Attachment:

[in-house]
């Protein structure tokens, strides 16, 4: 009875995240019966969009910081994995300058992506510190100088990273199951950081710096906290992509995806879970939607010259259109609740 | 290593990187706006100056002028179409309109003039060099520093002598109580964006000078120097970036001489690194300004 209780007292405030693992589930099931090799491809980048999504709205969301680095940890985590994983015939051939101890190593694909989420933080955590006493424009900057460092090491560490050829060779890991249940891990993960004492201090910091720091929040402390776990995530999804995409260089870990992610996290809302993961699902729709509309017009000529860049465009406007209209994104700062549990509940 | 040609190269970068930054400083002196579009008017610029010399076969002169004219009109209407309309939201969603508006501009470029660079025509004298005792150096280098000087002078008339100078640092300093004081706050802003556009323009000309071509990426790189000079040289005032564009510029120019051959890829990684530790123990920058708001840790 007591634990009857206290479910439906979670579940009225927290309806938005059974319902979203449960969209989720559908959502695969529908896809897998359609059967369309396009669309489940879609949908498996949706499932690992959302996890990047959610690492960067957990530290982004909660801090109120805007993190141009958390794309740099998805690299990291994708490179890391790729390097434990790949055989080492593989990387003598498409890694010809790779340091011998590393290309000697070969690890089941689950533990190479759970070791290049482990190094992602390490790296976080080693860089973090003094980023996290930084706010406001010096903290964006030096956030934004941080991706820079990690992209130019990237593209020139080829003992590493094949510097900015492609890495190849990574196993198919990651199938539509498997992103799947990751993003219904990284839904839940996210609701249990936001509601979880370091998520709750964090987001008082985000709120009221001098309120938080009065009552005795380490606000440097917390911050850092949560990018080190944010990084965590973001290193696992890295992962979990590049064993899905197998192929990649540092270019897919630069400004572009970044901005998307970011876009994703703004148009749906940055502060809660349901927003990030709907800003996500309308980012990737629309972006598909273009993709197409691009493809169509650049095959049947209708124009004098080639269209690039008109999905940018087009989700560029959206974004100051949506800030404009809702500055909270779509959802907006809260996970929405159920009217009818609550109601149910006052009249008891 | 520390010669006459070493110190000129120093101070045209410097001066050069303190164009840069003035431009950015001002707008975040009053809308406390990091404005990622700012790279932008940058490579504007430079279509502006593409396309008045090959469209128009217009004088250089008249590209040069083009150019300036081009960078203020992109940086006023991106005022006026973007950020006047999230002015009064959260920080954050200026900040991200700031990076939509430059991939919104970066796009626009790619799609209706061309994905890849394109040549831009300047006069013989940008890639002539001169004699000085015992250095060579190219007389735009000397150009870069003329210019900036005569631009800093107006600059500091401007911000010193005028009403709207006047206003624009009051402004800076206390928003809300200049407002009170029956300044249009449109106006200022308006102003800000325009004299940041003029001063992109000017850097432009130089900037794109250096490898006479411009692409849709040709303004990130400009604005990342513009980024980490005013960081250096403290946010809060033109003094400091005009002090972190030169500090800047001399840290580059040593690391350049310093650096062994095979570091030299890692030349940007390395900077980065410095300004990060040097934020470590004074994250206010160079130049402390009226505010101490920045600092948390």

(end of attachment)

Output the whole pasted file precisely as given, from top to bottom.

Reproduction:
[in-house]
């Protein structure tokens, strides 16, 4: 009875995240019966969009910081994995300058992506510190100088990273199951950081710096906290992509995806879970939607010259259109609740 | 290593990187706006100056002028179409309109003039060099520093002598109580964006000078120097970036001489690194300004 209780007292405030693992589930099931090799491809980048999504709205969301680095940890985590994983015939051939101890190593694909989420933080955590006493424009900057460092090491560490050829060779890991249940891990993960004492201090910091720091929040402390776990995530999804995409260089870990992610996290809302993961699902729709509309017009000529860049465009406007209209994104700062549990509940 | 040609190269970068930054400083002196579009008017610029010399076969002169004219009109209407309309939201969603508006501009470029660079025509004298005792150096280098000087002078008339100078640092300093004081706050802003556009323009000309071509990426790189000079040289005032564009510029120019051959890829990684530790123990920058708001840790 007591634990009857206290479910439906979670579940009225927290309806938005059974319902979203449960969209989720559908959502695969529908896809897998359609059967369309396009669309489940879609949908498996949706499932690992959302996890990047959610690492960067957990530290982004909660801090109120805007993190141009958390794309740099998805690299990291994708490179890391790729390097434990790949055989080492593989990387003598498409890694010809790779340091011998590393290309000697070969690890089941689950533990190479759970070791290049482990190094992602390490790296976080080693860089973090003094980023996290930084706010406001010096903290964006030096956030934004941080991706820079990690992209130019990237593209020139080829003992590493094949510097900015492609890495190849990574196993198919990651199938539509498997992103799947990751993003219904990284839904839940996210609701249990936001509601979880370091998520709750964090987001008082985000709120009221001098309120938080009065009552005795380490606000440097917390911050850092949560990018080190944010990084965590973001290193696992890295992962979990590049064993899905197998192929990649540092270019897919630069400004572009970044901005998307970011876009994703703004148009749906940055502060809660349901927003990030709907800003996500309308980012990737629309972006598909273009993709197409691009493809169509650049095959049947209708124009004098080639269209690039008109999905940018087009989700560029959206974004100051949506800030404009809702500055909270779509959802907006809260996970929405159920009217009818609550109601149910006052009249008891 | 520390010669006459070493110190000129120093101070045209410097001066050069303190164009840069003035431009950015001002707008975040009053809308406390990091404005990622700012790279932008940058490579504007430079279509502006593409396309008045090959469209128009217009004088250089008249590209040069083009150019300036081009960078203020992109940086006023991106005022006026973007950020006047999230002015009064959260920080954050200026900040991200700031990076939509430059991939919104970066796009626009790619799609209706061309994905890849394109040549831009300047006069013989940008890639002539001169004699000085015992250095060579190219007389735009000397150009870069003329210019900036005569631009800093107006600059500091401007911000010193005028009403709207006047206003624009009051402004800076206390928003809300200049407002009170029956300044249009449109106006200022308006102003800000325009004299940041003029001063992109000017850097432009130089900037794109250096490898006479411009692409849709040709303004990130400009604005990342513009980024980490005013960081250096403290946010809060033109003094400091005009002090972190030169500090800047001399840290580059040593690391350049310093650096062994095979570091030299890692030349940007390395900077980065410095300004990060040097934020470590004074994250206010160079130049402390009226505010101490920045600092948390």